British Columbia

B.C. recorded 127 overdose deaths in September, coroner reports

British Columbia recorded 127 suspected illicit drug toxicity deaths in September, the coroner's service announced Tuesday, marking a slight decrease from the number of deaths in August but an increase of 112 per cent from September 2019.

Total marks a decrease from August, but is more than double the number from same month last year

Chief Coroner Lisa Lapointe pictured on Feb. 24, 2020. (Chad Hipolito/The Canadian Press)

British Columbia recorded 127 suspected illicit drug toxicity deaths in September, the coroners service announced Tuesday, pushing the province's death total for the first nine months of the year past 1,200.

The BC Coroners Service said 1,202 people have died of a fatal overdose so far this year, compared to a total of 983 deaths in 2019.

The death toll in September is more than double the 60 fatalities recorded in the same month last year. But it marked a 15 per cent decrease from the number of deaths in August after several record-breaking months in the spring and summer.

The province recorded 150 overdose deaths in August, 178 in July, 183 in June and 177 in May. The June figure marked the highest monthly death toll in provincial history.

The death toll makes 2020 the third-deadliest year on record for drug overdoses, behind 2017 and 2018.

Deadly overdoses in B.C. also continue to outpace the number of deaths from COVID-19.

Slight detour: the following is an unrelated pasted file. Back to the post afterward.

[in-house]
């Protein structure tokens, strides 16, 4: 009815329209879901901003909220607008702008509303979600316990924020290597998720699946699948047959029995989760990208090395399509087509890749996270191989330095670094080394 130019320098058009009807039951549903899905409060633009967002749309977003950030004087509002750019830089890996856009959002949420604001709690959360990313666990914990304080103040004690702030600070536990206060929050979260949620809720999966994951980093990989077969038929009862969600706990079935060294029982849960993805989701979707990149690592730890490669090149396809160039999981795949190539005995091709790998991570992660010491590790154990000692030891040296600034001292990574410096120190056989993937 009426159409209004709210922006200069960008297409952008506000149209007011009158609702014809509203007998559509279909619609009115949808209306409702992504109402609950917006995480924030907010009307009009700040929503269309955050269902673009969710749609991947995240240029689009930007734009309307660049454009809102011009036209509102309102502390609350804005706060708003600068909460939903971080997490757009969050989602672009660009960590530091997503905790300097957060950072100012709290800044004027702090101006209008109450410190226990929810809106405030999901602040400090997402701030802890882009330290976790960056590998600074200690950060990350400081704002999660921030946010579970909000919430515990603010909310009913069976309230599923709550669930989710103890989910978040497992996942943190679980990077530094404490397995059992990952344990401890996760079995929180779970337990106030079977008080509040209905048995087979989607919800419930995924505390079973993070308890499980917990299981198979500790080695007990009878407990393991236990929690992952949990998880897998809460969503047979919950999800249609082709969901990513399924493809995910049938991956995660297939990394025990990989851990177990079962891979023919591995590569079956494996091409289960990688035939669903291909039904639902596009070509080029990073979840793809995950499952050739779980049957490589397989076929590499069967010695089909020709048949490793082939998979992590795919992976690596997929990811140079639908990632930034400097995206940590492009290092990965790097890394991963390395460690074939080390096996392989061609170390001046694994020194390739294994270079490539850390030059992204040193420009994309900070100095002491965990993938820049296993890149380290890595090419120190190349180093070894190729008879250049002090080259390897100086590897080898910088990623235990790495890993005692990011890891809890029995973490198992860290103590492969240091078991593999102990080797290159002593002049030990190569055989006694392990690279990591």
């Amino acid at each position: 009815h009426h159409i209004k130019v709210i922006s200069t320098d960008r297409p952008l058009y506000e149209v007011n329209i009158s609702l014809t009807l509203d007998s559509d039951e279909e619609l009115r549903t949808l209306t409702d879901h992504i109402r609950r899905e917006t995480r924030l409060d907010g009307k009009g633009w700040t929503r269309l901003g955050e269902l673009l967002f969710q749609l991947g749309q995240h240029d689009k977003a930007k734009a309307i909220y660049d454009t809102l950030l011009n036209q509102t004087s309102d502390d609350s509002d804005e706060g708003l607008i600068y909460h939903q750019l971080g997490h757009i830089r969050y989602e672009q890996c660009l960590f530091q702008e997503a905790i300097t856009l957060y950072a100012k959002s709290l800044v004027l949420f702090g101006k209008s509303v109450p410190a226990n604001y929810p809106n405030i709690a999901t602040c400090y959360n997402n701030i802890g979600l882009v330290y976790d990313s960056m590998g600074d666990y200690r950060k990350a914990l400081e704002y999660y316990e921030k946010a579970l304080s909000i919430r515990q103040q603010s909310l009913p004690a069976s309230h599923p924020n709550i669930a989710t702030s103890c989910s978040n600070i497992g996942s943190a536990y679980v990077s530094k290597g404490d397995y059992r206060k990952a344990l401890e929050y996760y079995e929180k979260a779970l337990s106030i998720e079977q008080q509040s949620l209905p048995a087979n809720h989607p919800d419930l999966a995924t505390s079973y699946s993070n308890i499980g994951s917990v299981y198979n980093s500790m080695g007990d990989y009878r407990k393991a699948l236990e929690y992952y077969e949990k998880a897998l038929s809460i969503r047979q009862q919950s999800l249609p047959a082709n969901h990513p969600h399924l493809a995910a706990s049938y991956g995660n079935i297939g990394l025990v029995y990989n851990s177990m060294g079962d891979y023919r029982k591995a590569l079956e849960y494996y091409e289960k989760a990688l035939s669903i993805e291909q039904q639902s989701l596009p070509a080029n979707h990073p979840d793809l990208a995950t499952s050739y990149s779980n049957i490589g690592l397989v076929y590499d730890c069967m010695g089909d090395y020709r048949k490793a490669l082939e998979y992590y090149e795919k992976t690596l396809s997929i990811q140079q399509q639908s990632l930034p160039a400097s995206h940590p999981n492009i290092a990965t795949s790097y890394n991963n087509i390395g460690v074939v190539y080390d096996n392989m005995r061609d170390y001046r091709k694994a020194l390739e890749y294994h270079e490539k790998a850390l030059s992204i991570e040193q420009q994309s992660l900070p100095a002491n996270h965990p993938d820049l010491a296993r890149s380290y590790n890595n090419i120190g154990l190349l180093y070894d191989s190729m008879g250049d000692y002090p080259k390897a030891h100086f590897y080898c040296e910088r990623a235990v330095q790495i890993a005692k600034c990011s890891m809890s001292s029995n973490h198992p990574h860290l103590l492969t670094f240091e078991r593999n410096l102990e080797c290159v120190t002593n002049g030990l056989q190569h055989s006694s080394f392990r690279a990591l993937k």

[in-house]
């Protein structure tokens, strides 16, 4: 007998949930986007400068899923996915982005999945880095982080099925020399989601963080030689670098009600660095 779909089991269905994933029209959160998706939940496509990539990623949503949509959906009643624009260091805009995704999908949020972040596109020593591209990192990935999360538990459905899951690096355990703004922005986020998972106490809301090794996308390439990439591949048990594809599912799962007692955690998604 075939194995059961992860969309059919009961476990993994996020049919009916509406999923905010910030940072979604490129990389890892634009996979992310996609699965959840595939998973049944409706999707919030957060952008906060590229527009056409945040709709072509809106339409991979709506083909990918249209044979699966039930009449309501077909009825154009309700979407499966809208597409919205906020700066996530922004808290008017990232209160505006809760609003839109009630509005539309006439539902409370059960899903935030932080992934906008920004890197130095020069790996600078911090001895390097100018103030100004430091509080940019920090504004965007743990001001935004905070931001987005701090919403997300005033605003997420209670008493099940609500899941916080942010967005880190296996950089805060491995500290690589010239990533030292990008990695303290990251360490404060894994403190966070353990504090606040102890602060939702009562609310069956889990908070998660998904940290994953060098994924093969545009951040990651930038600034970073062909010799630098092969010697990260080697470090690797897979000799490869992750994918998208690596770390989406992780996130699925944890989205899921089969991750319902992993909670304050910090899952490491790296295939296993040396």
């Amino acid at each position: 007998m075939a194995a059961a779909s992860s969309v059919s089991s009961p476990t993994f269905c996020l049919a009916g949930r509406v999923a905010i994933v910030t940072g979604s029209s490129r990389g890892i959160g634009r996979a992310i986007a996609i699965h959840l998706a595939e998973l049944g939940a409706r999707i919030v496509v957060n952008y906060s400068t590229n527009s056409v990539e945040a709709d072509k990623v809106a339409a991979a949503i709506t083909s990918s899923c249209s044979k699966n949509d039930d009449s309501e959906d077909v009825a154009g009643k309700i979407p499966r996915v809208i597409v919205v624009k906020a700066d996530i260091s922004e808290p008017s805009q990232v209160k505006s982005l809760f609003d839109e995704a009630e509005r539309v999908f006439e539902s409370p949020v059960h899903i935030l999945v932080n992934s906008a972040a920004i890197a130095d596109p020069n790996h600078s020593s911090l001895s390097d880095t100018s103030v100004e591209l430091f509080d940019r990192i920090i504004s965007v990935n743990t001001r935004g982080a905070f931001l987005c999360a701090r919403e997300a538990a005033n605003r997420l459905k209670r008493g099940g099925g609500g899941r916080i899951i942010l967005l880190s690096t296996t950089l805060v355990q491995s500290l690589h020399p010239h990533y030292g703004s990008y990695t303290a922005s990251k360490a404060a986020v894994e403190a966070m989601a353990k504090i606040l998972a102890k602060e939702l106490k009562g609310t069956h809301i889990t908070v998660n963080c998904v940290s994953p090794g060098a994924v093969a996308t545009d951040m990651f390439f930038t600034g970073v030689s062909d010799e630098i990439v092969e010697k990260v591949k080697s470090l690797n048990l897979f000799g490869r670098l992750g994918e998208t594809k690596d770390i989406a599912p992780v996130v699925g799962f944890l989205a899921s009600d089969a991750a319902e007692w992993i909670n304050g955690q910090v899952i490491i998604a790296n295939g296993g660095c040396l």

Pandemic makes overdose crisis worse

Provincial Health Officer Dr. Bonnie Henry, as well as Chief Coroner Lisa Lapointe, have said the COVID-19 pandemic is exacerbating the overdose crisis as border closures disrupt the supply of illicit drugs and fuel the distribution of even more toxic substances.

Henry issued an order last month allowing registered nurses and registered psychiatric nurses to prescribe safer drugs as an alternative to those bought on the street. The province has also increased the availability of the overdose-reversing medication naloxone.

Still, Lapointe said gaps in services remain.

People between the ages of 30 and 59, especially men, continue to account for the highest number of deaths. Northern B.C. continues to see the highest overdose death rate in the province, whereas rates in the Interior, Fraser, Vancouver Coastal and Island health regions have declined from highs seen earlier in the year.

The preliminary numbers announced for each month can change as coroner's investigations are completed.

With files from The Canadian Press


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